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# Hypsometric equation

The hypsometric equation relates the atmospheric pressure ratio to the thickness of an atmospheric layer under the assumptions of constant temperature and gravity. It is derived from the hydrostatic equation and the ideal gas law.

It is expressed as:

$\ h = z_2 - z_1 = \frac{R \cdot T}{g} \cdot \ln \left [ \frac{P_1}{P_2} \right ]$

where:

$\ h$ = thickness of the layer [m]
$\ z$ = geopotential height [m]
$\ R$ = gas constant for dry air
$\ T$ = temperature in kelvins [K]
$\ g$ = gravitational acceleration [m/s2]
$\ P$ = pressure [Pa]

In meteorology P1 and P2 are isobaric surfaces and T is the average temperature of the layer between them. In altimetry with the International Standard Atmosphere the hypsometric equation is used to compute pressure at a given geopotential height in isothermal layers in the upper and lower stratosphere.

## Derivation

The hydrostatic equation:

$\ P = \rho \cdot g \cdot z$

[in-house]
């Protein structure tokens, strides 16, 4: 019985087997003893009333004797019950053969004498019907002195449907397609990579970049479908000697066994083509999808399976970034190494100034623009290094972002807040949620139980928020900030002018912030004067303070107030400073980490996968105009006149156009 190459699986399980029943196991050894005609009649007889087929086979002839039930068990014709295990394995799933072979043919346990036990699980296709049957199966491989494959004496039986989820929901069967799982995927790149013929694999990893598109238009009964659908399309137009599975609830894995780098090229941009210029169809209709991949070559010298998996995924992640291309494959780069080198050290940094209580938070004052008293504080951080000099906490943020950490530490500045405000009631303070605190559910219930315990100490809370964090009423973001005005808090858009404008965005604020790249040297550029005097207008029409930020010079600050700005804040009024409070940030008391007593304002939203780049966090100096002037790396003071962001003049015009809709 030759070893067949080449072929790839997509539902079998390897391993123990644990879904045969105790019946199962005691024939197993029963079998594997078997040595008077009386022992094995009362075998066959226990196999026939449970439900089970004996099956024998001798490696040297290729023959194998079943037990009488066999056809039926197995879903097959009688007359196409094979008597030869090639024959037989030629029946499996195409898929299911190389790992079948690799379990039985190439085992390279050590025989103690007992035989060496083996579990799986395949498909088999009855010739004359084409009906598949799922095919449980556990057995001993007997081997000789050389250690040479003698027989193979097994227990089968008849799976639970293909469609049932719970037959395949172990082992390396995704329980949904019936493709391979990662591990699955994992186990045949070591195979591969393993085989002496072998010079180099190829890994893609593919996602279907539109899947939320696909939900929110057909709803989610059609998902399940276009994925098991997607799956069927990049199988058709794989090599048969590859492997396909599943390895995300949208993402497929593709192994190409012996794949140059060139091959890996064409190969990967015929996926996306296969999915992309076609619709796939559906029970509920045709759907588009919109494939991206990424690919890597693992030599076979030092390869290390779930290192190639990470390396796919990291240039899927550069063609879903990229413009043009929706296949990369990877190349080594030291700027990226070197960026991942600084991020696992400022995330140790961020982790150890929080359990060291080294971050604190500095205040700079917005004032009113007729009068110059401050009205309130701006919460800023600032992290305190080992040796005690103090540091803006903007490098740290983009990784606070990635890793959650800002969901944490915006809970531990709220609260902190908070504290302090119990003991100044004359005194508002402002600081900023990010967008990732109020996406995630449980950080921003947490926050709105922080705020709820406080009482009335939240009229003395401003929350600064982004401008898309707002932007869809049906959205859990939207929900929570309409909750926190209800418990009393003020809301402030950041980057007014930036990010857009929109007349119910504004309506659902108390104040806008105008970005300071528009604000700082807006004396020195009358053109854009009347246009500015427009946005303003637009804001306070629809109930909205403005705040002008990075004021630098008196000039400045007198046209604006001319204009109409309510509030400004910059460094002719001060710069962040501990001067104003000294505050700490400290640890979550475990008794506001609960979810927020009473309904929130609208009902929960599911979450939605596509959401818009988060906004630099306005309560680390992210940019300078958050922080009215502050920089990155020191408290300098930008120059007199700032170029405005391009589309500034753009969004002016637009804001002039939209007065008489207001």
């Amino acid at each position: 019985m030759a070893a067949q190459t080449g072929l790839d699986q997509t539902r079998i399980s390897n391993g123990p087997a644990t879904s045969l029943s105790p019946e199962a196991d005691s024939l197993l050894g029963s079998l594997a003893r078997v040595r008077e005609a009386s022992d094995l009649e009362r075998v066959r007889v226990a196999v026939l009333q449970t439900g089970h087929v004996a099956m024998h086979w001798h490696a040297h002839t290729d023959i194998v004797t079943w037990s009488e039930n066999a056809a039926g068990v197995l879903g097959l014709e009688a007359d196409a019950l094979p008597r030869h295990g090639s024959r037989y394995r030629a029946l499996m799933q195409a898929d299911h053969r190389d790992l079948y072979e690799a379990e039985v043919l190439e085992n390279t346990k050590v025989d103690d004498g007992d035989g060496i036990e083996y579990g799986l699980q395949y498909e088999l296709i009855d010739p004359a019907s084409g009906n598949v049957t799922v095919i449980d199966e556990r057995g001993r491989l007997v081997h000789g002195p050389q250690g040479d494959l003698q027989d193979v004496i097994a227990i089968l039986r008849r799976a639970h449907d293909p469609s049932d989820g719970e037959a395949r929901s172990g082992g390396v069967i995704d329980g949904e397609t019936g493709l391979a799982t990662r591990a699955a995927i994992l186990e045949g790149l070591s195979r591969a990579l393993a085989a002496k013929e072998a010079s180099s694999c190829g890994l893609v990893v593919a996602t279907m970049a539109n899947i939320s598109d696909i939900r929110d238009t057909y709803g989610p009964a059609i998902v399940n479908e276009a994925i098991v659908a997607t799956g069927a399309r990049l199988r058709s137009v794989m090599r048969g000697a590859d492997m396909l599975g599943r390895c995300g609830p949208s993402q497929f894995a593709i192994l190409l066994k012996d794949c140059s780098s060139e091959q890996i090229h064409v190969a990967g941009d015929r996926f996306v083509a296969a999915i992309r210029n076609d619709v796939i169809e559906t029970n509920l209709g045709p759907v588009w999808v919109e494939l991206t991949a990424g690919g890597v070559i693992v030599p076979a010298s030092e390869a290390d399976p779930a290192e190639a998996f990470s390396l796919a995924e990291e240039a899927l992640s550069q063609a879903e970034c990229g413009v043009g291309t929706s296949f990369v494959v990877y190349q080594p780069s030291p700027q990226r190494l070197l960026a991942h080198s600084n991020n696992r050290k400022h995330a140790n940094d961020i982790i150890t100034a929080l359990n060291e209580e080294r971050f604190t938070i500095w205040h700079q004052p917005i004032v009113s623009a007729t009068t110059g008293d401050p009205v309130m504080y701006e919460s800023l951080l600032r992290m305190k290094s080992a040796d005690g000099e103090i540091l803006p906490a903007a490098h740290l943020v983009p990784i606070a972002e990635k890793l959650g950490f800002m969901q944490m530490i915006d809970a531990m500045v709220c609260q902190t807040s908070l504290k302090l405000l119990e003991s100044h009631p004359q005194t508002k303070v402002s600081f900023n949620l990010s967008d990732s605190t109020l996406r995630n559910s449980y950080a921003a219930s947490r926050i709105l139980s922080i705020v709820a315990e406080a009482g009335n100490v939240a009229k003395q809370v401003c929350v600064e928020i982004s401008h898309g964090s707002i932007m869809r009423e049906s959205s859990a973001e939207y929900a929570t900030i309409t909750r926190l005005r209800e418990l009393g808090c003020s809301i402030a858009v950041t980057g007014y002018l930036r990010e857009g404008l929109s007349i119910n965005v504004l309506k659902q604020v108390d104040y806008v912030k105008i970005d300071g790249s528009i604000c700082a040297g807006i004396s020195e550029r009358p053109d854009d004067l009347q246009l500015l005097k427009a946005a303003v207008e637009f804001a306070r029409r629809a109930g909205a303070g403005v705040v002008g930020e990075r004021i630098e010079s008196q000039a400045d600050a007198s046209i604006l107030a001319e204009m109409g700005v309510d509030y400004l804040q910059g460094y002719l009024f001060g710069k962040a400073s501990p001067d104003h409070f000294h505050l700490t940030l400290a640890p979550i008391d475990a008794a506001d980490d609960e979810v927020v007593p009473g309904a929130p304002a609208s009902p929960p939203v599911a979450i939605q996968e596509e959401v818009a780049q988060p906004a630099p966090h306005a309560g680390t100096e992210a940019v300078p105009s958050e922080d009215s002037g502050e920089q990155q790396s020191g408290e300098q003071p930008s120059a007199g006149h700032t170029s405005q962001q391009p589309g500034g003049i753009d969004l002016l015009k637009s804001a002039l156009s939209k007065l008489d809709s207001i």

where $\ \rho$ is the density [kg/m3], is used to generate the equation for hydrostatic equilibrium, written in differential form:

$dP = - \rho \cdot g \cdot dz.$

This is combined with the ideal gas law:

$\ P = \rho \cdot R \cdot T$

to eliminate $\ \rho$:

$\frac{\mathrm{d}P}{P} = \frac{-g}{R \cdot T} \, \mathrm{d}z.$

This is integrated from $\ z_1$ to $\ z_2$:

$\ \int_{p(z_1)}^{p(z_2)} \frac{\mathrm{d}P}{P} = \int_{z_1}^{z_2}\frac{-g}{R \cdot T} \, \mathrm{d}z.$

Integration gives:

$\ln \left( \frac{P(z_2)}{P(z_1)} \right) = \frac{-g}{R \cdot T} ( z_2 - z_1 )$

simplifying to:

$\ln \left( \frac{P_1}{P_2} \right) = \frac{g}{R \cdot T} ( z_2 - z_1 ).$

Rearranging:

$( z_2 - z_1 ) = \frac{R \cdot T}{g} \ln \left( \frac{P_1}{P_2} \right)$

or, eliminating the logarithm:

$\frac{P_1}{P_2} =e ^ { {g \over R \cdot T} \cdot ( z_2 - z_1 )}.$

## References

• AMS Glossary of Meteorology